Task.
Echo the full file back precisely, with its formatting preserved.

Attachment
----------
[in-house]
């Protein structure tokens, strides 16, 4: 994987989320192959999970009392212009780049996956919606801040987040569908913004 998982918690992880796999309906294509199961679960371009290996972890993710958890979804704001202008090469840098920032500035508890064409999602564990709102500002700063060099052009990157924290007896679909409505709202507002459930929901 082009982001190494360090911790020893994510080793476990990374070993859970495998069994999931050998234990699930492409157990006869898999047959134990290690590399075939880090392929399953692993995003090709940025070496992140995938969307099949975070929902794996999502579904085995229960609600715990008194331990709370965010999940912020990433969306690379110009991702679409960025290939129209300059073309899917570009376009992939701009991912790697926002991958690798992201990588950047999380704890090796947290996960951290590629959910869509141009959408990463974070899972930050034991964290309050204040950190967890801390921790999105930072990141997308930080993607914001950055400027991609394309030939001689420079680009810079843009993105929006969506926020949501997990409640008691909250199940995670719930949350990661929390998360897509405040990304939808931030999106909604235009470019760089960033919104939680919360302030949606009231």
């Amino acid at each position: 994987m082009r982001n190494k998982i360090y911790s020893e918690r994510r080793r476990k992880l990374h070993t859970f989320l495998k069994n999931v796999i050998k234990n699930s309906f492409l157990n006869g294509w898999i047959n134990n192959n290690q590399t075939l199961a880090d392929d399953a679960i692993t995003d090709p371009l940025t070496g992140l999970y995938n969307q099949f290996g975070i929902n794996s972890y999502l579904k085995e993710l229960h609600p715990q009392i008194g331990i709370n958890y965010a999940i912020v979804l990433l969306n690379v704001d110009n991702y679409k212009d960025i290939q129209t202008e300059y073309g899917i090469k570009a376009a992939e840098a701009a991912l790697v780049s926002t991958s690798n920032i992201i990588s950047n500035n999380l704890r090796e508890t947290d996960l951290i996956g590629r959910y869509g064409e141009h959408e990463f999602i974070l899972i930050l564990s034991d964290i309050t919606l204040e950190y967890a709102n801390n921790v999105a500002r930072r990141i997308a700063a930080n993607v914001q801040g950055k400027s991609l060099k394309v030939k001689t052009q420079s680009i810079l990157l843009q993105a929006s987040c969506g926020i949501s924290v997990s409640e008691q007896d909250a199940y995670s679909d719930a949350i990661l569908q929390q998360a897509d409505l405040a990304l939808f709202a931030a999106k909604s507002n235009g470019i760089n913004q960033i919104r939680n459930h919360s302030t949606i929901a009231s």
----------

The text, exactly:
[in-house]
């Protein structure tokens, strides 16, 4: 994987989320192959999970009392212009780049996956919606801040987040569908913004 998982918690992880796999309906294509199961679960371009290996972890993710958890979804704001202008090469840098920032500035508890064409999602564990709102500002700063060099052009990157924290007896679909409505709202507002459930929901 082009982001190494360090911790020893994510080793476990990374070993859970495998069994999931050998234990699930492409157990006869898999047959134990290690590399075939880090392929399953692993995003090709940025070496992140995938969307099949975070929902794996999502579904085995229960609600715990008194331990709370965010999940912020990433969306690379110009991702679409960025290939129209300059073309899917570009376009992939701009991912790697926002991958690798992201990588950047999380704890090796947290996960951290590629959910869509141009959408990463974070899972930050034991964290309050204040950190967890801390921790999105930072990141997308930080993607914001950055400027991609394309030939001689420079680009810079843009993105929006969506926020949501997990409640008691909250199940995670719930949350990661929390998360897509405040990304939808931030999106909604235009470019760089960033919104939680919360302030949606009231």
């Amino acid at each position: 994987m082009r982001n190494k998982i360090y911790s020893e918690r994510r080793r476990k992880l990374h070993t859970f989320l495998k069994n999931v796999i050998k234990n699930s309906f492409l157990n006869g294509w898999i047959n134990n192959n290690q590399t075939l199961a880090d392929d399953a679960i692993t995003d090709p371009l940025t070496g992140l999970y995938n969307q099949f290996g975070i929902n794996s972890y999502l579904k085995e993710l229960h609600p715990q009392i008194g331990i709370n958890y965010a999940i912020v979804l990433l969306n690379v704001d110009n991702y679409k212009d960025i290939q129209t202008e300059y073309g899917i090469k570009a376009a992939e840098a701009a991912l790697v780049s926002t991958s690798n920032i992201i990588s950047n500035n999380l704890r090796e508890t947290d996960l951290i996956g590629r959910y869509g064409e141009h959408e990463f999602i974070l899972i930050l564990s034991d964290i309050t919606l204040e950190y967890a709102n801390n921790v999105a500002r930072r990141i997308a700063a930080n993607v914001q801040g950055k400027s991609l060099k394309v030939k001689t052009q420079s680009i810079l990157l843009q993105a929006s987040c969506g926020i949501s924290v997990s409640e008691q007896d909250a199940y995670s679909d719930a949350i990661l569908q929390q998360a897509d409505l405040a990304l939808f709202a931030a999106k909604s507002n235009g470019i760089n913004q960033i919104r939680n459930h919360s302030t949606i929901a009231s």